PhD candidates Nooshin Torabi and Sarah Edwards at RMIT are working with industry to create real impact.
Each year, hundreds of Australian landowners donate part of their properties to revegetation projects.
These land parcels protect Australia’s biodiversity, provide habitat for native wildlife and offset carbon emissions. So are these environmental benefits the sole reasons why landowners donate their land?
RMIT environmental researcher Nooshin Torabi is investigating the social and cultural motivations that prompt landowners to participate in revegetation schemes.
“I’m looking at why landholders put part of their lands with no financial incentives into 100-year agreements,” she says.
“The result can inform policymakers and will look at ways to increase landholder participation rates in biodiverse carbon planting schemes.”
Through a partnership with not-for-profit organisation Greenfleet, Torabi has interviewed 17 landholders and 14 shareholders. So far, her research has found that landowners are driven by increased land productivity and biodiversity value.
Greenfleet has overseen 400 revegetation projects across rural and urban areas of Australia since it started in 1997. Land parcels of more than 20 hectares are planted with a variety of native trees at no cost to the landowner.
Land is donated voluntarily and in some cases the Federal Government pays landholders for carbon offsets.
Torabi says her research explores various elements that are involved in landholders’ decisions to participate in such practices including their socio-cultural drivers, the characteristics of a program and financial incentives offered.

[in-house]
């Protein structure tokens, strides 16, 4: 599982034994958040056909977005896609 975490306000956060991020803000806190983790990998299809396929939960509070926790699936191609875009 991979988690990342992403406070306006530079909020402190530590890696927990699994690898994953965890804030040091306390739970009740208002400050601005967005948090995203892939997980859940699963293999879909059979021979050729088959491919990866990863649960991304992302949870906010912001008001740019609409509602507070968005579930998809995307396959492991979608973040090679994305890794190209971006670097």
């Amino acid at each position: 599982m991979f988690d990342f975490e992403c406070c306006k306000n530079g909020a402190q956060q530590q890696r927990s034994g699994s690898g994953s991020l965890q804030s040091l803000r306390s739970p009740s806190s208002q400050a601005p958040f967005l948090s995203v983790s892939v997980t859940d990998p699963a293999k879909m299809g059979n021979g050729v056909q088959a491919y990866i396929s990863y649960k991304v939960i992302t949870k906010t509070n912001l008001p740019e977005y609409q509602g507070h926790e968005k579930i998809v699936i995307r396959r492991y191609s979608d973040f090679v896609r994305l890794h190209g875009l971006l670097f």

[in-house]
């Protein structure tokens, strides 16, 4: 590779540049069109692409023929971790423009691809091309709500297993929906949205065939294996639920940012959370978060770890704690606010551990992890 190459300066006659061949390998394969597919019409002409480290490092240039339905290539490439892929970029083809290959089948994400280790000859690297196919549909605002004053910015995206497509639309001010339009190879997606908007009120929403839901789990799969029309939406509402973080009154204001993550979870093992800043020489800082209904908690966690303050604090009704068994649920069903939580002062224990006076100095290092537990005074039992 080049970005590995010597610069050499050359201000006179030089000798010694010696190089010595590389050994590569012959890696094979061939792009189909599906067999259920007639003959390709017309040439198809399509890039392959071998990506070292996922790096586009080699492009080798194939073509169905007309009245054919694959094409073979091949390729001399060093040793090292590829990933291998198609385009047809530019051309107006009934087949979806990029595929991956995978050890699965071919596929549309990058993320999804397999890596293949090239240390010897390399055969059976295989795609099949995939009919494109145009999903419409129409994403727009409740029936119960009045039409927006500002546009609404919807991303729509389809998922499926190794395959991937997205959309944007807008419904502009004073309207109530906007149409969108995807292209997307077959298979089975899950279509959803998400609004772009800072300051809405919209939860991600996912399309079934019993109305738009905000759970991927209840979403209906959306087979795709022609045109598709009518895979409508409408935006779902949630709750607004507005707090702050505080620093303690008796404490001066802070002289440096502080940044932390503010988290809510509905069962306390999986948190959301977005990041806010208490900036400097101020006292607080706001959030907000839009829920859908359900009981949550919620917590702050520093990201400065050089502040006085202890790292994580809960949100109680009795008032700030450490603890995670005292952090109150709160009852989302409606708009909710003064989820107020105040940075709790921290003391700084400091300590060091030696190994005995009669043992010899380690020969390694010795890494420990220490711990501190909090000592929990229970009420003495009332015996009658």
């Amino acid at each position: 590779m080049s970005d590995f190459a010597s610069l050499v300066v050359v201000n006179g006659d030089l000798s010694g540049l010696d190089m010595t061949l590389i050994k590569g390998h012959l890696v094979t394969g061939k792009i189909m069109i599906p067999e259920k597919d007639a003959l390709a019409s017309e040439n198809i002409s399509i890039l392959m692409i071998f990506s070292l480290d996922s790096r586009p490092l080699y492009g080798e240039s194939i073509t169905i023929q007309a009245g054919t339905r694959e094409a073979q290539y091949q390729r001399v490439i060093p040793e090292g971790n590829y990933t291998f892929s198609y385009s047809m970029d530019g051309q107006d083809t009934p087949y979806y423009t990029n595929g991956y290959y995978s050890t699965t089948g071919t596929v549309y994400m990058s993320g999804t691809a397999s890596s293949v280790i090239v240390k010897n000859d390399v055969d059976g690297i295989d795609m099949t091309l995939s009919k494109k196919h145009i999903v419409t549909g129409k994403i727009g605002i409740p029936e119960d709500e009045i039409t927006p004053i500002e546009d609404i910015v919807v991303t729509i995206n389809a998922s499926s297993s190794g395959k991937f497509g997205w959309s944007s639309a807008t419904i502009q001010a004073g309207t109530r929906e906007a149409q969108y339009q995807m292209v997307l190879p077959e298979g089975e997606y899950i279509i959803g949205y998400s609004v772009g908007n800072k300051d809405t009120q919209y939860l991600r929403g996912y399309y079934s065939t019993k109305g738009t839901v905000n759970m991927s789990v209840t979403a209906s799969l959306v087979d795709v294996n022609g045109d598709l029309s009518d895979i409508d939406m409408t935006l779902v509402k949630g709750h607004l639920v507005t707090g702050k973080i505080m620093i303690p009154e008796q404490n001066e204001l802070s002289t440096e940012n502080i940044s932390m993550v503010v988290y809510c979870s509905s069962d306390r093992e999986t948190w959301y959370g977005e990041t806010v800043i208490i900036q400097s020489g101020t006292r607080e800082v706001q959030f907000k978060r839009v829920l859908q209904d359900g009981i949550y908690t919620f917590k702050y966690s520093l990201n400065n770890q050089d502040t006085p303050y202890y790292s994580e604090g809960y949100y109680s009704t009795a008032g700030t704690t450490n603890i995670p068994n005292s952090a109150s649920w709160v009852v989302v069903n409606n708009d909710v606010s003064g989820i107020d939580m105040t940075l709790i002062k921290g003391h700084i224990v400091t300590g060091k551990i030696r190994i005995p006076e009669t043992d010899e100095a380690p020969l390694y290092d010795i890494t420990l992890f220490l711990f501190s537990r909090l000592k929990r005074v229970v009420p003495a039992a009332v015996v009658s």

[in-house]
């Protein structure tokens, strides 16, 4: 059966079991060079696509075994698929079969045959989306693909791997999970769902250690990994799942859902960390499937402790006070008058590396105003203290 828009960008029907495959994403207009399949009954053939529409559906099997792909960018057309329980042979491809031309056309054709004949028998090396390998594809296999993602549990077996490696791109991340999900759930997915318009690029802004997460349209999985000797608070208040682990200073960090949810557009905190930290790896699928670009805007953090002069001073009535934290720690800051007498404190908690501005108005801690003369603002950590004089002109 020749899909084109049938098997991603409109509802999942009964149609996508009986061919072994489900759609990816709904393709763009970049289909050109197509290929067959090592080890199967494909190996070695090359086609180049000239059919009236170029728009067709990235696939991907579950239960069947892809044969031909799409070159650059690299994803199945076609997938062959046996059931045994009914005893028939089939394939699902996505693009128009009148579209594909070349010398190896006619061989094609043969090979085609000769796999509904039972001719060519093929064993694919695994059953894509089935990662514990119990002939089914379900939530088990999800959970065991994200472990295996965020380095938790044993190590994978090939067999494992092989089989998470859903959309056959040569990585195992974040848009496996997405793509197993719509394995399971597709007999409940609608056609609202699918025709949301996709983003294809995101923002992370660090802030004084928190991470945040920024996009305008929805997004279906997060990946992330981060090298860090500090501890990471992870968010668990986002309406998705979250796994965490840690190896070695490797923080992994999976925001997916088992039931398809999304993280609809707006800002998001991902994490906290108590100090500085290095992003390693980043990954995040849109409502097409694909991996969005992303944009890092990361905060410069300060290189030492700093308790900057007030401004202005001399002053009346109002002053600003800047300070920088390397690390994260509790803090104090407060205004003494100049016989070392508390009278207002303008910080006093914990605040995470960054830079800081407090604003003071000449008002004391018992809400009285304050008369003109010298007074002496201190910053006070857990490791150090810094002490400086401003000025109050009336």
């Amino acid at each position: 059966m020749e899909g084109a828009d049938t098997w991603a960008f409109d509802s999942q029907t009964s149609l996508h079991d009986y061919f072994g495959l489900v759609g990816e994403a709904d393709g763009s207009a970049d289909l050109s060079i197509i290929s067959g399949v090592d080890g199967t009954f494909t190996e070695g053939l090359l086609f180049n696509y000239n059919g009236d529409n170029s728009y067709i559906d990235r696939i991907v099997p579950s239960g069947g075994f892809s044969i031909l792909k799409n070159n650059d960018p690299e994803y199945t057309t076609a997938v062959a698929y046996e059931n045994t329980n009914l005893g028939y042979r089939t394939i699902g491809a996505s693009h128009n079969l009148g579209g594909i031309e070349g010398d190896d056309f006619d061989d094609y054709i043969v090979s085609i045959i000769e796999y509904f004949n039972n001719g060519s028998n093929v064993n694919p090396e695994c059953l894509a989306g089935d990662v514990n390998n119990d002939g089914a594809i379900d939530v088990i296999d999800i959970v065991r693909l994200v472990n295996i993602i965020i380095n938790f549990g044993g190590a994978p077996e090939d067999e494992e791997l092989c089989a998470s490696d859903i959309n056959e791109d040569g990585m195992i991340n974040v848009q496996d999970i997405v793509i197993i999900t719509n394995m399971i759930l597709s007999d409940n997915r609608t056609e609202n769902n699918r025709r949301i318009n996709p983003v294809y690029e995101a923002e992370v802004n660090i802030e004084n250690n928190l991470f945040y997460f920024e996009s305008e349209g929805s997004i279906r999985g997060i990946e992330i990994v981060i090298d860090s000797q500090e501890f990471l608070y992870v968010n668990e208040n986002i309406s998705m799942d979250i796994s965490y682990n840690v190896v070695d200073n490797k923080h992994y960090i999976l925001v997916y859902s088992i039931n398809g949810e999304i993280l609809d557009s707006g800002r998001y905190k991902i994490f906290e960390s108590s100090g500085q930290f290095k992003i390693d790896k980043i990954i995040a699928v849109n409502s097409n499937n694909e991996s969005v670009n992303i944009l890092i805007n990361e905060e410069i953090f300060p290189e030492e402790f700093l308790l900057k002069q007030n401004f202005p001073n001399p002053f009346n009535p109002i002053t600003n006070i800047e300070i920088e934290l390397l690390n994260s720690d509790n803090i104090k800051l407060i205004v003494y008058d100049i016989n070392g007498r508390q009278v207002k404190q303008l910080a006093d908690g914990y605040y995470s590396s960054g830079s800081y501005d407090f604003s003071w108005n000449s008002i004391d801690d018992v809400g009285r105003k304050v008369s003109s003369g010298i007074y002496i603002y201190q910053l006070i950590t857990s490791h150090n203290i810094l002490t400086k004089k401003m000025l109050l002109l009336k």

“I developed a model including different options for permanence, so not just 100-year agreements, and various incentivising alternatives to give landholders more flexibility and adaptability for their businesses,” she says.
Natural history museums provide information about the world, but for Sarah Edwards they are so much more.
In a partnership with Museum Victoria, she is researching how understandings of natural history can inform contemporary art practice.
Her project aims to produce artworks dealing with transformation and wonder in the construction of knowledge about the natural world.
“In keeping with my aims, my research asks, ‘In what ways can I appropriate museum processes involved in specimen preparation to generate artworks that transform nature, evoke wonder and reconnect us with the natural world?’,” she says.
“It seems so simple, but believe me there is a lot to unpack in this pithy question.”
Entitled The Museum Hummingbird: Transforming Nature, Creating Wonder, Edwards’ project involves first-hand experience with the museum’s vast animal collections.
Working directly with museum collections has brought invaluable authenticity to her art, she says. “The project has been challenging, complex and fascinating in unexpected ways,” Edwards says.
“Bridging the contemporary world of empirical science and natural history museum practices, with that of a conceptual art practice and pre-enlightenment ideas relating to the natural world, has challenged and pushed my project in directions I didn’t expect.
“These new directions include engaging notions of wonder and transformation through the use of light and sound that have opened up new ways to think about and create artwork.”
Story: Kate Jones
Photo: Vicki Jones
This story was first published in RMIT's Making Connections magazine.